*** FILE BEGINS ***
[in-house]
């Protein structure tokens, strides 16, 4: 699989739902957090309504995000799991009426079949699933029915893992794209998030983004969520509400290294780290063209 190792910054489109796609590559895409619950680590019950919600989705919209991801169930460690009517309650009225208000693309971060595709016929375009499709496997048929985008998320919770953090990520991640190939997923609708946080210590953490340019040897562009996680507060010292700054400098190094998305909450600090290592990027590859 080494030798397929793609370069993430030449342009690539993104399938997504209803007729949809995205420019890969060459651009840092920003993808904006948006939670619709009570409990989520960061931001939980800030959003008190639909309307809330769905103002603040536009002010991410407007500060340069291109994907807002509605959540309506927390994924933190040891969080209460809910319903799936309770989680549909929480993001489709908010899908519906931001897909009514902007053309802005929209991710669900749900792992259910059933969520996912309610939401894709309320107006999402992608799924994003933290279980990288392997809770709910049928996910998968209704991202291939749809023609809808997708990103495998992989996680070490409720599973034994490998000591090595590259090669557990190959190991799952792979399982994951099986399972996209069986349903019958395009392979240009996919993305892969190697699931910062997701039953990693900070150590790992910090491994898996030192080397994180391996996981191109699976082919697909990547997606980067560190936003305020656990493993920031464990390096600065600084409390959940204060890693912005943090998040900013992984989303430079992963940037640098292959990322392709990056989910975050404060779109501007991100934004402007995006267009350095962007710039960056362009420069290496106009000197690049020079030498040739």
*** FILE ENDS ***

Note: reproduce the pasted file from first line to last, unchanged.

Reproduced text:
[in-house]
């Protein structure tokens, strides 16, 4: 699989739902957090309504995000799991009426079949699933029915893992794209998030983004969520509400290294780290063209 190792910054489109796609590559895409619950680590019950919600989705919209991801169930460690009517309650009225208000693309971060595709016929375009499709496997048929985008998320919770953090990520991640190939997923609708946080210590953490340019040897562009996680507060010292700054400098190094998305909450600090290592990027590859 080494030798397929793609370069993430030449342009690539993104399938997504209803007729949809995205420019890969060459651009840092920003993808904006948006939670619709009570409990989520960061931001939980800030959003008190639909309307809330769905103002603040536009002010991410407007500060340069291109994907807002509605959540309506927390994924933190040891969080209460809910319903799936309770989680549909929480993001489709908010899908519906931001897909009514902007053309802005929209991710669900749900792992259910059933969520996912309610939401894709309320107006999402992608799924994003933290279980990288392997809770709910049928996910998968209704991202291939749809023609809808997708990103495998992989996680070490409720599973034994490998000591090595590259090669557990190959190991799952792979399982994951099986399972996209069986349903019958395009392979240009996919993305892969190697699931910062997701039953990693900070150590790992910090491994898996030192080397994180391996996981191109699976082919697909990547997606980067560190936003305020656990493993920031464990390096600065600084409390959940204060890693912005943090998040900013992984989303430079992963940037640098292959990322392709990056989910975050404060779109501007991100934004402007995006267009350095962007710039960056362009420069290496106009000197690049020079030498040739």